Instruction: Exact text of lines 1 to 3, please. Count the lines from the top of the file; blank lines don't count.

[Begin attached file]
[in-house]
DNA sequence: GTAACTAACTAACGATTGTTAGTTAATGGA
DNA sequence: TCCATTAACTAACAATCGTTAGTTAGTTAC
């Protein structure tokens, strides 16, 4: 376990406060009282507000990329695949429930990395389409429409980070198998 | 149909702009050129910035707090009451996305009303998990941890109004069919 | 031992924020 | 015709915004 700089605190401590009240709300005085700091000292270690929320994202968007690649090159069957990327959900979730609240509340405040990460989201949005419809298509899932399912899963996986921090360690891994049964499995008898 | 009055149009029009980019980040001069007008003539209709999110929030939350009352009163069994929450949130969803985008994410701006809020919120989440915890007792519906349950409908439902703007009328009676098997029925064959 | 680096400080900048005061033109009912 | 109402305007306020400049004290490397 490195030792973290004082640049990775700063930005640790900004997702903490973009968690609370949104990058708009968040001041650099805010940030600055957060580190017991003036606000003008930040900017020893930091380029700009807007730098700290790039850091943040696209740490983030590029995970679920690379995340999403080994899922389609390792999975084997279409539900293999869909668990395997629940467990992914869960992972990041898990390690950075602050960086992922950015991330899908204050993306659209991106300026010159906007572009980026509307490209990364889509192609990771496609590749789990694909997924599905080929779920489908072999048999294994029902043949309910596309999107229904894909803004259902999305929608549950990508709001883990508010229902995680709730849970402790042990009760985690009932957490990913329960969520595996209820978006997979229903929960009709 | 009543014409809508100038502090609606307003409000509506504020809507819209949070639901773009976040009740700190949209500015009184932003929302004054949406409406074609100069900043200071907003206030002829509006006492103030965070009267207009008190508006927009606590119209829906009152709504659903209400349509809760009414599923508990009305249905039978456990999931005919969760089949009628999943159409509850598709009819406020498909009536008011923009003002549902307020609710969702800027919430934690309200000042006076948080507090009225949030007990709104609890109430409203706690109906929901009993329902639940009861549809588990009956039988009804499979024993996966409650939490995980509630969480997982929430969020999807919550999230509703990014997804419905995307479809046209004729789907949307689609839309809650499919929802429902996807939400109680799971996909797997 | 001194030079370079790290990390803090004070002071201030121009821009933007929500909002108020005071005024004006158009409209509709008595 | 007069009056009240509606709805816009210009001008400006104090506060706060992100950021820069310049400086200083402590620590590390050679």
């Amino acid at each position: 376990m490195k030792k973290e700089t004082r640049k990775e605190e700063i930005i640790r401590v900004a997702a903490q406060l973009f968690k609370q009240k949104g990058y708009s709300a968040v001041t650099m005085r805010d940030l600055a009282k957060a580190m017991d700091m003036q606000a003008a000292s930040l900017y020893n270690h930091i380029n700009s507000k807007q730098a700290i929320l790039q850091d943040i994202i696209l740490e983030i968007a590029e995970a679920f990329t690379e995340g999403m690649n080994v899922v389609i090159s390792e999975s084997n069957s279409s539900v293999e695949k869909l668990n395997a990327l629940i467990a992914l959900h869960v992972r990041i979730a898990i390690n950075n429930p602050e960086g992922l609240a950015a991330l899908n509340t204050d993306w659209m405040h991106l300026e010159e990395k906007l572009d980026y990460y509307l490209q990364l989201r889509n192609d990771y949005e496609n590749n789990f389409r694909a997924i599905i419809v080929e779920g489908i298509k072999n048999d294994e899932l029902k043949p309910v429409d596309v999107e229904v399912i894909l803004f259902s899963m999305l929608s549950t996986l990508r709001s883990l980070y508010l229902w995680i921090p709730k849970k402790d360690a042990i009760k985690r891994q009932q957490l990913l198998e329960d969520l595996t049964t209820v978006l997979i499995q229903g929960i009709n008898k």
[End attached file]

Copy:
[in-house]
DNA sequence: GTAACTAACTAACGATTGTTAGTTAATGGA
DNA sequence: TCCATTAACTAACAATCGTTAGTTAGTTAC